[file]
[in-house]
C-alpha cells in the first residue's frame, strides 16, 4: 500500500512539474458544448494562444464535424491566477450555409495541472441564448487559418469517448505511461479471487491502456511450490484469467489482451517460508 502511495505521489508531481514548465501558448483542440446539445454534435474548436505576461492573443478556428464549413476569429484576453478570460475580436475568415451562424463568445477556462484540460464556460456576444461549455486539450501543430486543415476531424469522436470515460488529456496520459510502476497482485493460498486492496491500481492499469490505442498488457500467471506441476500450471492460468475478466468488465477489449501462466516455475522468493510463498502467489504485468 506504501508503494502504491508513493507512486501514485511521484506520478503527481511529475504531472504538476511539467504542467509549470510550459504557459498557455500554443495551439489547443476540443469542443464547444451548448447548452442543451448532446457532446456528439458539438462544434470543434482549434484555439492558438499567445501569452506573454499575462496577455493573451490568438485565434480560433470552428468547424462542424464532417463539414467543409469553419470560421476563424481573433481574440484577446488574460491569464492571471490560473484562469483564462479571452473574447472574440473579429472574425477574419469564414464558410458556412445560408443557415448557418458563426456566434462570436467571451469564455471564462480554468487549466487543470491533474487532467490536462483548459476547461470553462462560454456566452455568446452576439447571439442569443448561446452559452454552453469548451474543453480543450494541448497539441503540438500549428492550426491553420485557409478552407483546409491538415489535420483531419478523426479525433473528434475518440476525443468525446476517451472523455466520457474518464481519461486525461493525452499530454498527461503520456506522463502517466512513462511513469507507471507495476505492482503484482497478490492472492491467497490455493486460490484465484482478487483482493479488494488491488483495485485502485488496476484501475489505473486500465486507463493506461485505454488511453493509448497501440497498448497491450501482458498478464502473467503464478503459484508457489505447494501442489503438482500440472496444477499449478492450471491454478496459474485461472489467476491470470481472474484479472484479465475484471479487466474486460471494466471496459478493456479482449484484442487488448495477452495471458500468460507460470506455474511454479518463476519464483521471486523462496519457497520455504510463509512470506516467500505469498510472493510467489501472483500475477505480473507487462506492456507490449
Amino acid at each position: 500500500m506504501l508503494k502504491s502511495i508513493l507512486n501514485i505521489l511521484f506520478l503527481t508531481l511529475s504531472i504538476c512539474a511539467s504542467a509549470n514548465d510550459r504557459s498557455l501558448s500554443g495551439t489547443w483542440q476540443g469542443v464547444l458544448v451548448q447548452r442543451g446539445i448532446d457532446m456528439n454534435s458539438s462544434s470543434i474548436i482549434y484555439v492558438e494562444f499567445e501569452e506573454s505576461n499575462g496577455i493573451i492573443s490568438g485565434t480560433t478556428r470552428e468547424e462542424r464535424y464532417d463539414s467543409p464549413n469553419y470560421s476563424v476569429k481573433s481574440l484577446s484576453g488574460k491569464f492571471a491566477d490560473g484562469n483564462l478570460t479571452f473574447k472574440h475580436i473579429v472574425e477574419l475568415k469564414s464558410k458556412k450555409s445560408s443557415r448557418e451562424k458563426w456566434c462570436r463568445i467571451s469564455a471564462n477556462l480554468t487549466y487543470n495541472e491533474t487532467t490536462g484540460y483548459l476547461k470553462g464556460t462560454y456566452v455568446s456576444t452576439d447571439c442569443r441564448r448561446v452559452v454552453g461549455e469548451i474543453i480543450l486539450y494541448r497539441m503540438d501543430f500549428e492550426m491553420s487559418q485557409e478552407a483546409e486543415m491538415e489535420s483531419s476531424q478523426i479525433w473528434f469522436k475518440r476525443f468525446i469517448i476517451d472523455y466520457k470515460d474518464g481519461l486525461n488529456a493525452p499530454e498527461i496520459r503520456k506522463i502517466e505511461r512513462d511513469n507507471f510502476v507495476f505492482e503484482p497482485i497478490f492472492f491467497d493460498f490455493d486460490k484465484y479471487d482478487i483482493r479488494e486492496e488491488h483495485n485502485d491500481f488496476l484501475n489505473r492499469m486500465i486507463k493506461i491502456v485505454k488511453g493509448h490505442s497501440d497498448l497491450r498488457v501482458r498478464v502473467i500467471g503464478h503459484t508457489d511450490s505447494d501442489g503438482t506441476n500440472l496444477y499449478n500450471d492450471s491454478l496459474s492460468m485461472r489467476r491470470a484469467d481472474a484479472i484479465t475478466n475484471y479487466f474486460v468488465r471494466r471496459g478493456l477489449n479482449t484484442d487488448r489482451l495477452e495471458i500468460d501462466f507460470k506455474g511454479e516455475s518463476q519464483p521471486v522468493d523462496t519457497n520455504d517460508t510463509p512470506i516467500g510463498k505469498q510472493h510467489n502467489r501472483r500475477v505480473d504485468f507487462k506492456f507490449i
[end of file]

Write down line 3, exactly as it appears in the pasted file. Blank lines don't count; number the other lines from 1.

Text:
Amino acid at each position: 500500500m506504501l508503494k502504491s502511495i508513493l507512486n501514485i505521489l511521484f506520478l503527481t508531481l511529475s504531472i504538476c512539474a511539467s504542467a509549470n514548465d510550459r504557459s498557455l501558448s500554443g495551439t489547443w483542440q476540443g469542443v464547444l458544448v451548448q447548452r442543451g446539445i448532446d457532446m456528439n454534435s458539438s462544434s470543434i474548436i482549434y484555439v492558438e494562444f499567445e501569452e506573454s505576461n499575462g496577455i493573451i492573443s490568438g485565434t480560433t478556428r470552428e468547424e462542424r464535424y464532417d463539414s467543409p464549413n469553419y470560421s476563424v476569429k481573433s481574440l484577446s484576453g488574460k491569464f492571471a491566477d490560473g484562469n483564462l478570460t479571452f473574447k472574440h475580436i473579429v472574425e477574419l475568415k469564414s464558410k458556412k450555409s445560408s443557415r448557418e451562424k458563426w456566434c462570436r463568445i467571451s469564455a471564462n477556462l480554468t487549466y487543470n495541472e491533474t487532467t490536462g484540460y483548459l476547461k470553462g464556460t462560454y456566452v455568446s456576444t452576439d447571439c442569443r441564448r448561446v452559452v454552453g461549455e469548451i474543453i480543450l486539450y494541448r497539441m503540438d501543430f500549428e492550426m491553420s487559418q485557409e478552407a483546409e486543415m491538415e489535420s483531419s476531424q478523426i479525433w473528434f469522436k475518440r476525443f468525446i469517448i476517451d472523455y466520457k470515460d474518464g481519461l486525461n488529456a493525452p499530454e498527461i496520459r503520456k506522463i502517466e505511461r512513462d511513469n507507471f510502476v507495476f505492482e503484482p497482485i497478490f492472492f491467497d493460498f490455493d486460490k484465484y479471487d482478487i483482493r479488494e486492496e488491488h483495485n485502485d491500481f488496476l484501475n489505473r492499469m486500465i486507463k493506461i491502456v485505454k488511453g493509448h490505442s497501440d497498448l497491450r498488457v501482458r498478464v502473467i500467471g503464478h503459484t508457489d511450490s505447494d501442489g503438482t506441476n500440472l496444477y499449478n500450471d492450471s491454478l496459474s492460468m485461472r489467476r491470470a484469467d481472474a484479472i484479465t475478466n475484471y479487466f474486460v468488465r471494466r471496459g478493456l477489449n479482449t484484442d487488448r489482451l495477452e495471458i500468460d501462466f507460470k506455474g511454479e516455475s518463476q519464483p521471486v522468493d523462496t519457497n520455504d517460508t510463509p512470506i516467500g510463498k505469498q510472493h510467489n502467489r501472483r500475477v505480473d504485468f507487462k506492456f507490449i